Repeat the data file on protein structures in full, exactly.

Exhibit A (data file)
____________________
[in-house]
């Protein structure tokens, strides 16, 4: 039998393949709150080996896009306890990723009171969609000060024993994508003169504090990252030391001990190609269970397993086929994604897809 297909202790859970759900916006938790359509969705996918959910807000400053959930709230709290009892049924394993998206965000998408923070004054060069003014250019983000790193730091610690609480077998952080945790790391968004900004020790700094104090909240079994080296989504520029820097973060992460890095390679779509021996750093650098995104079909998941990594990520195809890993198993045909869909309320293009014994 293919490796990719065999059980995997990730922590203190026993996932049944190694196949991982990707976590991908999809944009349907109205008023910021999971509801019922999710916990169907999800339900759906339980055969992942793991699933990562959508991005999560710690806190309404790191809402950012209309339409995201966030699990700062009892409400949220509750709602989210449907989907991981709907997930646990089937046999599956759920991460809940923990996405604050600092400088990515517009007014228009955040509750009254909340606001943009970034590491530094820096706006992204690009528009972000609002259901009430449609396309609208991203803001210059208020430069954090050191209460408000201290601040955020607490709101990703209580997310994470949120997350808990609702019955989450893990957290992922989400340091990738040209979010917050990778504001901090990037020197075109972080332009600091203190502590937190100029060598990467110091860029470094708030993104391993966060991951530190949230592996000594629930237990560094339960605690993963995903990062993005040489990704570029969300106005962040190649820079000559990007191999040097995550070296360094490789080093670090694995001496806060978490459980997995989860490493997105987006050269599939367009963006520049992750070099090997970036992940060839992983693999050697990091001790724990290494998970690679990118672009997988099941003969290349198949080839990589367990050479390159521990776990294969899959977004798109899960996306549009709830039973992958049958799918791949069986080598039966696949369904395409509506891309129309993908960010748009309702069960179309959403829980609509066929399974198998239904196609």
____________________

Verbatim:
[in-house]
């Protein structure tokens, strides 16, 4: 039998393949709150080996896009306890990723009171969609000060024993994508003169504090990252030391001990190609269970397993086929994604897809 297909202790859970759900916006938790359509969705996918959910807000400053959930709230709290009892049924394993998206965000998408923070004054060069003014250019983000790193730091610690609480077998952080945790790391968004900004020790700094104090909240079994080296989504520029820097973060992460890095390679779509021996750093650098995104079909998941990594990520195809890993198993045909869909309320293009014994 293919490796990719065999059980995997990730922590203190026993996932049944190694196949991982990707976590991908999809944009349907109205008023910021999971509801019922999710916990169907999800339900759906339980055969992942793991699933990562959508991005999560710690806190309404790191809402950012209309339409995201966030699990700062009892409400949220509750709602989210449907989907991981709907997930646990089937046999599956759920991460809940923990996405604050600092400088990515517009007014228009955040509750009254909340606001943009970034590491530094820096706006992204690009528009972000609002259901009430449609396309609208991203803001210059208020430069954090050191209460408000201290601040955020607490709101990703209580997310994470949120997350808990609702019955989450893990957290992922989400340091990738040209979010917050990778504001901090990037020197075109972080332009600091203190502590937190100029060598990467110091860029470094708030993104391993966060991951530190949230592996000594629930237990560094339960605690993963995903990062993005040489990704570029969300106005962040190649820079000559990007191999040097995550070296360094490789080093670090694995001496806060978490459980997995989860490493997105987006050269599939367009963006520049992750070099090997970036992940060839992983693999050697990091001790724990290494998970690679990118672009997988099941003969290349198949080839990589367990050479390159521990776990294969899959977004798109899960996306549009709830039973992958049958799918791949069986080598039966696949369904395409509506891309129309993908960010748009309702069960179309959403829980609509066929399974198998239904196609």